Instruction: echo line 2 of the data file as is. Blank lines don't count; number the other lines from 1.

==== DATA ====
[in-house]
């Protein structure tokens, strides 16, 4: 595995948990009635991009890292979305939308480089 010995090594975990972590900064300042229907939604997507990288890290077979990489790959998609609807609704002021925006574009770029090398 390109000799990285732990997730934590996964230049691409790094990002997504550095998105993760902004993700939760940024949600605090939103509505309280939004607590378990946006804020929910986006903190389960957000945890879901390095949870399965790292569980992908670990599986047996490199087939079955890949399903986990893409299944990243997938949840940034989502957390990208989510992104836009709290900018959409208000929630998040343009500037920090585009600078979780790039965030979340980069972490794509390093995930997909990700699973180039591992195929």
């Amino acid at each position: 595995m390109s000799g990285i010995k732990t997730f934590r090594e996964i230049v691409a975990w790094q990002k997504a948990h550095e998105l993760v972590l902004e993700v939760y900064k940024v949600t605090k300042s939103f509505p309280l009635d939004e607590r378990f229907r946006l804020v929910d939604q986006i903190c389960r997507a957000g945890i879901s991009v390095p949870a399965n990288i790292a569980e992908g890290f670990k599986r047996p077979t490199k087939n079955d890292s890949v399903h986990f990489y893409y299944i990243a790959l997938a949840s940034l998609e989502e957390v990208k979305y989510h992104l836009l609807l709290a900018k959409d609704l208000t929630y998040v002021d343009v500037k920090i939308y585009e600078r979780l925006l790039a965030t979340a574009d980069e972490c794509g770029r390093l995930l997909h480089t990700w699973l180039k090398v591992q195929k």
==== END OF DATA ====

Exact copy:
């Protein structure tokens, strides 16, 4: 595995948990009635991009890292979305939308480089 010995090594975990972590900064300042229907939604997507990288890290077979990489790959998609609807609704002021925006574009770029090398 390109000799990285732990997730934590996964230049691409790094990002997504550095998105993760902004993700939760940024949600605090939103509505309280939004607590378990946006804020929910986006903190389960957000945890879901390095949870399965790292569980992908670990599986047996490199087939079955890949399903986990893409299944990243997938949840940034989502957390990208989510992104836009709290900018959409208000929630998040343009500037920090585009600078979780790039965030979340980069972490794509390093995930997909990700699973180039591992195929």